Makerere's Lung Institute to spearhead clinical research on herbal medicines

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Makerere's Lung Institute to spearhead clinical research on herbal medicines
The CONAT clinical trials ward at Makerere University Lung Institute.

As Uganda joins the rest of the world in celebrating clinical trials day , Makerere University Lung Institute (MLI), renowned for its work in managing respiratory diseases in sub-Saharan Africa, is spearheading the Clinical Trial of Natural Therapeutics (CONAT) program.

This ambitious endeavor, funded by the Ugandan government through the Science Technology and Innovation - Office of the President Secretariat (STI-OP), aims to uncover the healing powers of natural and herbal remedies, advancing them through human clinical trials to achieve notification and licensing of safe and efficacious products.

Clinical trials are essential for testing new treatments, including drugs and medical devices. In Uganda, a pioneering effort is underway to revolutionize healthcare through the CONAT program, which is not just about finding cures but also unlocking nature's potential.

According to Dr. Winters Muttamba, the CONAT Program Manager, they have successfully recruited their 510th trial participant in an ongoing trial dubbed Acute Respiratory Tract Infections (ARVI) with promising results.

This ARVI trial is assessing the safety, pharmacokinetics, and preliminary efficacy of Tazcov and Vidicine for treating acute respiratory viral infections, including SARS-CoV-2, Influenza A and B, and RSV.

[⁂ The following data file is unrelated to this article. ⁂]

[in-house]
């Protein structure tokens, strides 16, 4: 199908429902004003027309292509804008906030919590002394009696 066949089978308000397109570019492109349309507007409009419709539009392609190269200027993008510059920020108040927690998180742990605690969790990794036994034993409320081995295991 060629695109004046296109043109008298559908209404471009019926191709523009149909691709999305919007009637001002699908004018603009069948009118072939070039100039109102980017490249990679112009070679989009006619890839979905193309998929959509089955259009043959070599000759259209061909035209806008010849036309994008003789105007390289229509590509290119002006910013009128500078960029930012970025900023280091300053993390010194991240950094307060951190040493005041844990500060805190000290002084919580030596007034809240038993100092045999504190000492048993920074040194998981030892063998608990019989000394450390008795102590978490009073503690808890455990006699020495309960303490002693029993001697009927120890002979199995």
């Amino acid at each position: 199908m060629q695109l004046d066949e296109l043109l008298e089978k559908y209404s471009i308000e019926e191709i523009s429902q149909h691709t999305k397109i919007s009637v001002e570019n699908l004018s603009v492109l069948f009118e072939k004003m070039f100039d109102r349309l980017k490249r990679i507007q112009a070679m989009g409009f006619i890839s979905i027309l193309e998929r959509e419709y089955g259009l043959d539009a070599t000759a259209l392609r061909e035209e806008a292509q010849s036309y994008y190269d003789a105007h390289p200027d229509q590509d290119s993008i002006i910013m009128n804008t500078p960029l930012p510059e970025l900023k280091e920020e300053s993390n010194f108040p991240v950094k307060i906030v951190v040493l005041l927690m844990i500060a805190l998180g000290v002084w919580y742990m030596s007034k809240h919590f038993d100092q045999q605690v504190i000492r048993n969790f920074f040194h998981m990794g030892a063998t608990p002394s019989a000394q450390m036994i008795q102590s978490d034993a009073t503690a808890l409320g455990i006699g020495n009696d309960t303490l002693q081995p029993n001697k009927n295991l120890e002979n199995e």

It aims to evaluate Ugandan-formulated natural medicines for managing ARVIs, which are prevalent in the Ugandan population.

While various local natural medicines exist, none have undergone formal scientific trials, causing the country to miss out on potentially effective treatments and their economic benefits.

"The journey does not end with the CONAT program; we are extending our efforts to tuberculosis research, enhancing treatment outcomes, and reducing the disease burden," echoes Dr. Joanita Nalunjogi, the Clinical Trials Head at Makerere University Lung Institute.

Dr. Nalunjogi reveals that recent breakthroughs from the evaluation of a standardized treatment regimen for patients with Multi-drug Resistant Tuberculosis (STREAM) trial may redefine the management of drug-resistant TB.

This groundbreaking research confirmed that a shorter (6 or 9 months), safer regimen for drug-resistant TB is as effective as the traditional 12-month approach, offering a better outlook for patients and their caregivers.

All these breakthroughs are hinged on collaborative partnerships.

The STREAM trial, a first of its kind in MDR-TB treatment evaluation, involved multiple research sites in Uganda, South Africa, India, Ethiopia, Moldova, and Georgia.

Together, they aimed to identify a shorter, safer regimen for patients with MDR-TB and an all-oral regimen. Uganda contributed 56 out of 588 patients enrolled in the trial.

Uniquely, the cost to Ugandan trial participants of the new 9-month treatment with pills was higher, as they spent more on additional food to supplement their diet during treatment, with no clear explanation as to why.

 

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